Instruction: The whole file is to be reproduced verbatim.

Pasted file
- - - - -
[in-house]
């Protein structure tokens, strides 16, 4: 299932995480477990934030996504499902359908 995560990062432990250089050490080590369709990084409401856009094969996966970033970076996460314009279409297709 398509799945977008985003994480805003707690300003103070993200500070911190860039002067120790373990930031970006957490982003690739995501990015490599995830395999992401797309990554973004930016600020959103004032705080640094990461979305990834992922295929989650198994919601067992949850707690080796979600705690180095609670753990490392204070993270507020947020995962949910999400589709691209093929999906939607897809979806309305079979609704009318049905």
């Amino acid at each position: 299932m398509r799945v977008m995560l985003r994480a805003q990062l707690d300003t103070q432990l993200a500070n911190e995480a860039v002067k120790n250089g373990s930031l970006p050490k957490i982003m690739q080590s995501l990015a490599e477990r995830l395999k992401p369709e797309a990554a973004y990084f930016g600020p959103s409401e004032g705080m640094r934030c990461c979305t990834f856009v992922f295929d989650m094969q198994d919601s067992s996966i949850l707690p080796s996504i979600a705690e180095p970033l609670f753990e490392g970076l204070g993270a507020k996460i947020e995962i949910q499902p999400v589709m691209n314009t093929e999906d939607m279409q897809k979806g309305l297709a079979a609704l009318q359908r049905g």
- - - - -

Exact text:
[in-house]
């Protein structure tokens, strides 16, 4: 299932995480477990934030996504499902359908 995560990062432990250089050490080590369709990084409401856009094969996966970033970076996460314009279409297709 398509799945977008985003994480805003707690300003103070993200500070911190860039002067120790373990930031970006957490982003690739995501990015490599995830395999992401797309990554973004930016600020959103004032705080640094990461979305990834992922295929989650198994919601067992949850707690080796979600705690180095609670753990490392204070993270507020947020995962949910999400589709691209093929999906939607897809979806309305079979609704009318049905």
């Amino acid at each position: 299932m398509r799945v977008m995560l985003r994480a805003q990062l707690d300003t103070q432990l993200a500070n911190e995480a860039v002067k120790n250089g373990s930031l970006p050490k957490i982003m690739q080590s995501l990015a490599e477990r995830l395999k992401p369709e797309a990554a973004y990084f930016g600020p959103s409401e004032g705080m640094r934030c990461c979305t990834f856009v992922f295929d989650m094969q198994d919601s067992s996966i949850l707690p080796s996504i979600a705690e180095p970033l609670f753990e490392g970076l204070g993270a507020k996460i947020e995962i949910q499902p999400v589709m691209n314009t093929e999906d939607m279409q897809k979806g309305l297709a079979a609704l009318q359908r049905g």